“Washington, DC, is a trash can,” Burchett said. “Everybody wants to pick and choose. They may need to turn it upside down, put the dadgum garden hose to it, and clean it out.”

Biden Administration

Biden Admin is Using Fraudulent Climate Dataset in Push For Green Agenda, According to Government Watchdog

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A government watchdog group has filed a complaint with the Biden administration over its use of a dataset frequently used to push its climate agenda.

Protect the Public’s Trust (PPT) filed the complaint with the Commerce Department over the National Oceanic and Atmospheric Administration’s (NOAA) “Billions Project” dataset, which purports to keep track of natural [and climate] disasters that have caused at least $1 billion in damages going back to 1980. The billion-dollar disasters (BDD) data — cited frequently by the Biden administration to insinuate that climate change is intensifying and justify sweeping green policies — is based on opaque data derived from questionable accounting practices, PPT alleges in the complaint.

“American families and businesses continue to struggle with persistently high inflation, which many attribute in large part to the energy policies and government spending of the current administration. The idea that blatant violations of scientific integrity could be underlying the rationale for these policies should concern every American,” Michael Chamberlain, PPT’s director, told the Daily Caller News Foundation. “Unfortunately, this is far from an isolated incident. The Biden Administration came into office pledging that its decision making would be grounded in the highest-quality science, but all too often has failed to live up to those promises.”

The complaint was filed with the Commerce Department, as NOAA operates under its auspices, Chamberlain told the DCNF.

PPT’s complaint alleges that NOAA does not adequately disclose its sources and methods for compiling the BDD dataset, adds and removes BDD events from the dataset without providing its rationale for doing so and produces cost estimates that are sometimes significantly different than those generated by more conventional accounting procedures.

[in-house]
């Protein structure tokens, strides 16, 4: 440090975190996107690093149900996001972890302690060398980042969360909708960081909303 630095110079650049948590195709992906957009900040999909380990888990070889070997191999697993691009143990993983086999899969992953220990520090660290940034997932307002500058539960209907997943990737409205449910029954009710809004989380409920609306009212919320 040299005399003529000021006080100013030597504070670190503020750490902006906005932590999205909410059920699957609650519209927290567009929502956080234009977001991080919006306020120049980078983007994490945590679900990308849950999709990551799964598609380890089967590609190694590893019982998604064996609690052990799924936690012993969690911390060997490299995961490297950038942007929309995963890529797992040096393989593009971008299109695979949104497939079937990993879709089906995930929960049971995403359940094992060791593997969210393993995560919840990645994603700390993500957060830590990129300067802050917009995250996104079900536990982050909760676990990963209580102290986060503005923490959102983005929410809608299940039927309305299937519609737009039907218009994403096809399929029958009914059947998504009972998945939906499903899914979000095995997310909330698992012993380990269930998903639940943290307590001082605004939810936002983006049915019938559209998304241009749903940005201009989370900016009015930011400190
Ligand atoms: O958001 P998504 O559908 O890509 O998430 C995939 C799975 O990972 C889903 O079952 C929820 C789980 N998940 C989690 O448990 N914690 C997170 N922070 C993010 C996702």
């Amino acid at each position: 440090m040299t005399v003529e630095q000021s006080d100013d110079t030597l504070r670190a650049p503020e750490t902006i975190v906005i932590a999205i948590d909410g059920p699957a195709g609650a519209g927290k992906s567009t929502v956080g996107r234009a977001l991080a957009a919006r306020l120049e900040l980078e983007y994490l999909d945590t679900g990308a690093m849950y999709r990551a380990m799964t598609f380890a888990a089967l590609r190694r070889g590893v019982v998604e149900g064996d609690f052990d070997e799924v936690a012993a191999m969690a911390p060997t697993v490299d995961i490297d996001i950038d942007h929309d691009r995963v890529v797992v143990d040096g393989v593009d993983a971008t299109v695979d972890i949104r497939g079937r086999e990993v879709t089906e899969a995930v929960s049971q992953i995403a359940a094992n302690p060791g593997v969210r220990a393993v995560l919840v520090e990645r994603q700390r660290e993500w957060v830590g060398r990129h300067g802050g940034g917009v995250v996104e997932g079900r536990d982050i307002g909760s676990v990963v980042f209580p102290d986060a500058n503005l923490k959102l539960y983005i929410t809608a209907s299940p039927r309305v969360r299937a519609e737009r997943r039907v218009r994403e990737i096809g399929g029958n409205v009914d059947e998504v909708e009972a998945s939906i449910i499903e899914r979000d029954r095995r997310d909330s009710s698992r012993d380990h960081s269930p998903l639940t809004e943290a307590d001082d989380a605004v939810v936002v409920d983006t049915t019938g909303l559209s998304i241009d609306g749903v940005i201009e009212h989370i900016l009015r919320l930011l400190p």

While NOAA states that it develops its BDD data from more than a dozen sources, the agency does not disclose those sources for specific events or show how it calculates loss estimates from those sources, PPT’s complaint alleges.

The complaint further alleges that NOAA’s accounting methods are opaque and “produce suspect results.”

For example, when Hurricane Id alia took aim at Florida in 2023, NOAA initially projected that the storm would cause about $2.5 billion worth of damages before insured losses ultimately came in at about $310 million, according to PPT’s complaint, which cites the Florida Office of Insurance Regulation

 for that figure. Nevertheless, NOAA subsequently marked up its estimate for how much damage the storm caused to $3.5 billion, a discrepancy for which NOAA provided no explanation, PPT alleges in its complaint.

NOAA researchers have disclosed in the past that the agency considers factors such as functions pertaining to livestock feeding costs — in addition to more conventional types of damages — in their cost calculations.

Further, the complaint alleges that BDD events are quietly added and removed from the dataset without explanation, citing Roger Pielke Jr., a former academic who believes climate change to be a real threat but opposes politicized science. In a forthcoming paper analyzing the merits of BDD statistics, Pielke compared the dataset in late 2022 to the dataset in the middle of 2023 and found that ten new BDD events were added to the list and 3 were subtracted without explanation.

Apart from the issues with methodology alleged by PPT in its complaint, the use of BDD events as a proxy for climate change’s intensity is inherently misleading because economic data does not reflect changes in meteorological conditions, as Pielke has previously explained to the DCNF.

For example, increasing concentrations of assets, especially in coastal areas, can confound the usefulness of BDD events as an indicator for the intensity of climate change, as Energy and Environment Legal Institute Senior Policy Fellow Steve Milloy has previously explained to the DCNF. Hypothetically, the same exact hurricane could hit the same exact place, decades apart, with vastly different damage totals; this would be the case because there are simply more assets sitting in the way of the storm, not because the storm was any more violent due to worsening climate change.

NOAA has acknowledged this limitation of the dataset in prior communications with the DCNF.

Additionally, NOAA will add disasters to the list retrospectively because it adjusts for inflation, meaning that a hurricane that caused $800 million in damages in 1980 dollars would be added to the list because the damages exceed $1 billion when adjusted for inflation, for example.

The Biden administration has frequently cited the BDD dataset to substantiate its massive climate agenda.

For example, Deputy Energy Secretary David Turk cited the dataset in written testimony submitted to lawmakers in February explaining the White House’s decision to pause new approvals for liquefied natural gas export terminals.

The BDD statistics are also referenced Fifth National Climate Assessment (NCA5), the Biden administration’s landmark climate report that is intended to provide the most sound scientific basis for lawmakers and officials to craft climate policy.